Logo

The Anti-War Movement

At home, one of the most important aspects of the Vietnam War was the anti-war movement. Conscientious objection was not uncommon during other American wars, but the level of visible opposition to the war in Vietnam was unprecedented. In this module, students will examine the motives of anti-war protestors by examining the primary source texts of The Catonsville 9, Muhammad Ali, Martin Luther King Jr., and John Kerry.

Topic

The Anti-War Movement

Essential Question

Why did many Americans oppose the Vietnam War?

Standards

  • 5.E.1.d. Objective: Describe the actions the United States took to withdraw from the Vietnam War, including the policy known as “Vietnamization.” How did these actions affect the Vietnamese people?
  • CCSS.ELA-LITERACY.RH.9-10.1 : Cite specific textual evidence to support analysis of primary and secondary sources, attending to such features as the date and origin of the information. (Grades 9/10)
  • CCSS.ELA-LITERACY.RH.11-12.2 : Determine the central ideas or information of a primary or secondary source; provide an accurate summary that makes clear the relationships among the key details and ideas. (Grades 11/12)
  • CCSS.ELA-LITERACY.RH.11-12.7 : Integrate and evaluate multiple sources of information presented in diverse formats and media (e.g., visually, quantitatively, as well as in words) in order to address a question or solve a problem. (Grades 11/12)
  • CCSS.ELA-LITERACY.RH.11-12.8 : Evaluate an author's premises, claims, and evidence by corroborating or challenging them with other information. (Grades 11/12)
  • D2.His.1.9-12: Evaluate how historical events and developments were shaped by the unique circumstances of the time and place, as well as by broader historical contexts.
  • D2.His.4.9-12: Analyze complex and interacting factors that influenced the perspective of people during different historical eras.
  • 8.1 The United States responded to an uncertain and unstable postwar world by asserting and working to maintain a position of global leadership, with far-reaching domestic and international consequences.
    1. United States policymakers engaged in the Cold War with the authoritarian Soviet Union, seeking to limit the growth of communist military power and ideological influence, create a free-market global economy, and build an international security system.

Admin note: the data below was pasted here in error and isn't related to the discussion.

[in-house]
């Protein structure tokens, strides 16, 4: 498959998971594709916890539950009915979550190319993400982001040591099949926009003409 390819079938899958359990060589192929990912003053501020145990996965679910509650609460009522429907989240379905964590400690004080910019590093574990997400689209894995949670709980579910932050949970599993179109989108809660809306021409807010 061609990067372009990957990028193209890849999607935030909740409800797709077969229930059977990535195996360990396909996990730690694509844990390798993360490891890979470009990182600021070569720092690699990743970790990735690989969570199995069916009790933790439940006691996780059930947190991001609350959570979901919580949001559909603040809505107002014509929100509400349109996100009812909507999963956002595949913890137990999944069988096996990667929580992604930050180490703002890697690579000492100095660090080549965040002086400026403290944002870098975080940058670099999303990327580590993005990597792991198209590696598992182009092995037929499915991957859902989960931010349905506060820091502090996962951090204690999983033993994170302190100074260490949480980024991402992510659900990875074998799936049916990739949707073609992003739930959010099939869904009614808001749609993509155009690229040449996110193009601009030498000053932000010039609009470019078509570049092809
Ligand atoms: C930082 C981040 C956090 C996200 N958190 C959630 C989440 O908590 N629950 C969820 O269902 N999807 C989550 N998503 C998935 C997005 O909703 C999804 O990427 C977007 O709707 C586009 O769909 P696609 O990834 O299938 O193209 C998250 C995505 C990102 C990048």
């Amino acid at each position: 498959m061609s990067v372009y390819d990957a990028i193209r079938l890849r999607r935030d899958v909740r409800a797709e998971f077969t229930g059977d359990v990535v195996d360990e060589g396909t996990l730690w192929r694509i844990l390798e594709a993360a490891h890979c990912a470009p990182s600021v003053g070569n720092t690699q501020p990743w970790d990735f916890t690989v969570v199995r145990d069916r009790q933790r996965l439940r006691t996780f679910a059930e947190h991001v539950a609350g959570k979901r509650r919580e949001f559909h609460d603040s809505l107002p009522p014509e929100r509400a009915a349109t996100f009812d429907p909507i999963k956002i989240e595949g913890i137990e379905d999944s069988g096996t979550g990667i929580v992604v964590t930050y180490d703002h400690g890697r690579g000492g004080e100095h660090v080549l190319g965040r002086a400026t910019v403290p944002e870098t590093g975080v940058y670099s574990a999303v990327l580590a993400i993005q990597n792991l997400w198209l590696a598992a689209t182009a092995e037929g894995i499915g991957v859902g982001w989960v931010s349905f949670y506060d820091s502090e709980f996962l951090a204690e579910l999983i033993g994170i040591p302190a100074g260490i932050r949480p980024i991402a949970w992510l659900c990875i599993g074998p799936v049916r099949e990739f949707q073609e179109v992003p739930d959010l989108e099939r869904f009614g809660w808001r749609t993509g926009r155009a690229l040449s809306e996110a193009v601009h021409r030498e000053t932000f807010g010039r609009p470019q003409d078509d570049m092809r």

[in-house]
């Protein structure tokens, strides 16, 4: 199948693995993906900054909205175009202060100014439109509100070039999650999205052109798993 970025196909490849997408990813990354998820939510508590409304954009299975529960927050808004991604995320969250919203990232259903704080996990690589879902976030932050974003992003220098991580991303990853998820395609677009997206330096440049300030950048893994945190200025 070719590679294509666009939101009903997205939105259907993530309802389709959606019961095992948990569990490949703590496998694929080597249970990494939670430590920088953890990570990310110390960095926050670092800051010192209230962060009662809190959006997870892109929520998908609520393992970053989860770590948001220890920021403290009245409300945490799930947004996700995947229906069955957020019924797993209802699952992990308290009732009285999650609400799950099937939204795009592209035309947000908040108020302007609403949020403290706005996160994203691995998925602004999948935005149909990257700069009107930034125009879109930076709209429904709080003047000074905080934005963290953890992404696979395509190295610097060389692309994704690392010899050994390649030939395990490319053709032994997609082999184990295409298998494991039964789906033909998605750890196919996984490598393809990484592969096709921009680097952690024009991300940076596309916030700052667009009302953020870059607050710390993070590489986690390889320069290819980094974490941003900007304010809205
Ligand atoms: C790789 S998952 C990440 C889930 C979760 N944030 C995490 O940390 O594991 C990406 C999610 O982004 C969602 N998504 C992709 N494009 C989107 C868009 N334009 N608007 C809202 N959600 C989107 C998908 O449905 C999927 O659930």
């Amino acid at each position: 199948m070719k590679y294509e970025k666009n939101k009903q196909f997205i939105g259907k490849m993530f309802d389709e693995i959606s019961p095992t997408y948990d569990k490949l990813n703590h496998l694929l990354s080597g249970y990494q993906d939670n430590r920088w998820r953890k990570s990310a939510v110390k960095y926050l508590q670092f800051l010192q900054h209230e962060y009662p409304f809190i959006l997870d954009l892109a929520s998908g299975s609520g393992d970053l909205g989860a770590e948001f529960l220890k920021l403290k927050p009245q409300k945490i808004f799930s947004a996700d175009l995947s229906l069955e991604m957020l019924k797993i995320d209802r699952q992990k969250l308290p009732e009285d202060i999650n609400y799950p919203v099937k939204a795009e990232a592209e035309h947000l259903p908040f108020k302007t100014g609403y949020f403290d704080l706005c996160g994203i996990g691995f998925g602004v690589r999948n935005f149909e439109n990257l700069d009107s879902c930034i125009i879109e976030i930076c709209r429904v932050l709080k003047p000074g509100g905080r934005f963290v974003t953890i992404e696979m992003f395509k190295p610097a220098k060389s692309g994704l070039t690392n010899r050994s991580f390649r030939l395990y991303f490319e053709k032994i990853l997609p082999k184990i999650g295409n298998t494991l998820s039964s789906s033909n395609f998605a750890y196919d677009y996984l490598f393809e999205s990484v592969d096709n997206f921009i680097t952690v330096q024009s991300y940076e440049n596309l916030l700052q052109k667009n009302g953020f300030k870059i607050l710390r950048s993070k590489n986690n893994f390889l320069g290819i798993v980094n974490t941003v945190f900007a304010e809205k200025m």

1. Post-war decolonization and the emergence of a powerful nationalist movement in Asia, Africa, and the Middle East led both sides in the cold war to seek allies among new nations, many of which remained nonaligned.
    2. Cold War policies led to public debates over the power of the federal government and acceptable means of pursuing international and domestic goals while protecting civil liberties.
      1. Americans debated policies and methods designed to expose suspected communist within the United States even as both parties supported the broader strategy of containing communism.

Tips for using this module in your classroom

Resources

Documentary Clip

As students watch the film clip, have them record notes on:

  • How were veterans of the Vietnam War treated upon returning to the United States?
  • Why were some veterans treated poorly?
  • How did it affect them?

Interview transcripts: Bob Cook, Randy Elliot, Lou Reymann, Charles Wright


Close Reading Primary Source Analysis

Conduct a close read of the Catonsville 9 statement . Ask students the following text-dependent questions:
  • For what reasons does the author oppose the war in Vietnam? Cite at least three pieces of textual evidence.
  • Why is the point of view of the author important to consider in this source?
  • What may be the author’s purpose in using this type of language in a court trial?
Conduct a close read of the speech Muhammad Ali gave after he was drafted into the military .
  • For what reasons does e Muhammad Ali oppose the war in Vietnam? Cite at least three pieces of textual evidence.
  • How do Ali’s claims compare to those of other sources?
  • Why is Ali’s point of view important to consider in this source?
Conduct a close-read of Martin Luther King Jr.’s “Beyond Vietnam” speech . Ask students:
  • What are King’s reasons for opposing the war in Vietnam? Cite at least three pieces of textual evidence.
  • How do King’s claims compare to those of other sources?
  • Why is King’s point of view important to consider in this source?
Conduct a close-read of John Kerry’s “Winter Soldier” speech before the Senate Foreign Relations Committee.
  • What are Kerry’s reasons for opposing the war in Vietnam? Cite at least three pieces of textual evidence.
  • How do Kerry’s claims compare to those of other sources?
  • Why is Kerry’s point of view important to consider in this source?